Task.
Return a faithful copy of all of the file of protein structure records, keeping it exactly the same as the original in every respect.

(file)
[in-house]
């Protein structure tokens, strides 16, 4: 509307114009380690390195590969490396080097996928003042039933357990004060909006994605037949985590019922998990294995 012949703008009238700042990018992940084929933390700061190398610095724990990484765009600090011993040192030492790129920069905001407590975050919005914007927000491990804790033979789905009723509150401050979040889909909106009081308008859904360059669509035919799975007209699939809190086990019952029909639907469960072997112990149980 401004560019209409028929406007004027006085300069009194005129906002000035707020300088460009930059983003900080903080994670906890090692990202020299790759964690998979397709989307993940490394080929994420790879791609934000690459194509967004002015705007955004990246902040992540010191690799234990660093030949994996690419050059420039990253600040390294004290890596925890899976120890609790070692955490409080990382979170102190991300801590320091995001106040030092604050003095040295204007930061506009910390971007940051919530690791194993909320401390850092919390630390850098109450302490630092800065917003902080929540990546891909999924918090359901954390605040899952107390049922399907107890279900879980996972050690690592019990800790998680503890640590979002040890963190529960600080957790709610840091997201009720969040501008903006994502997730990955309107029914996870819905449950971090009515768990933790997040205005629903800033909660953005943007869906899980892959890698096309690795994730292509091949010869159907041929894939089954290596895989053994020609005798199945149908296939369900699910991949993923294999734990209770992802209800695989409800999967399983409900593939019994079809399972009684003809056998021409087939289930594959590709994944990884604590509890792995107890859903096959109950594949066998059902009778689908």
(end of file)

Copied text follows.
[in-house]
């Protein structure tokens, strides 16, 4: 509307114009380690390195590969490396080097996928003042039933357990004060909006994605037949985590019922998990294995 012949703008009238700042990018992940084929933390700061190398610095724990990484765009600090011993040192030492790129920069905001407590975050919005914007927000491990804790033979789905009723509150401050979040889909909106009081308008859904360059669509035919799975007209699939809190086990019952029909639907469960072997112990149980 401004560019209409028929406007004027006085300069009194005129906002000035707020300088460009930059983003900080903080994670906890090692990202020299790759964690998979397709989307993940490394080929994420790879791609934000690459194509967004002015705007955004990246902040992540010191690799234990660093030949994996690419050059420039990253600040390294004290890596925890899976120890609790070692955490409080990382979170102190991300801590320091995001106040030092604050003095040295204007930061506009910390971007940051919530690791194993909320401390850092919390630390850098109450302490630092800065917003902080929540990546891909999924918090359901954390605040899952107390049922399907107890279900879980996972050690690592019990800790998680503890640590979002040890963190529960600080957790709610840091997201009720969040501008903006994502997730990955309107029914996870819905449950971090009515768990933790997040205005629903800033909660953005943007869906899980892959890698096309690795994730292509091949010869159907041929894939089954290596895989053994020609005798199945149908296939369900699910991949993923294999734990209770992802209800695989409800999967399983409900593939019994079809399972009684003809056998021409087939289930594959590709994944990884604590509890792995107890859903096959109950594949066998059902009778689908």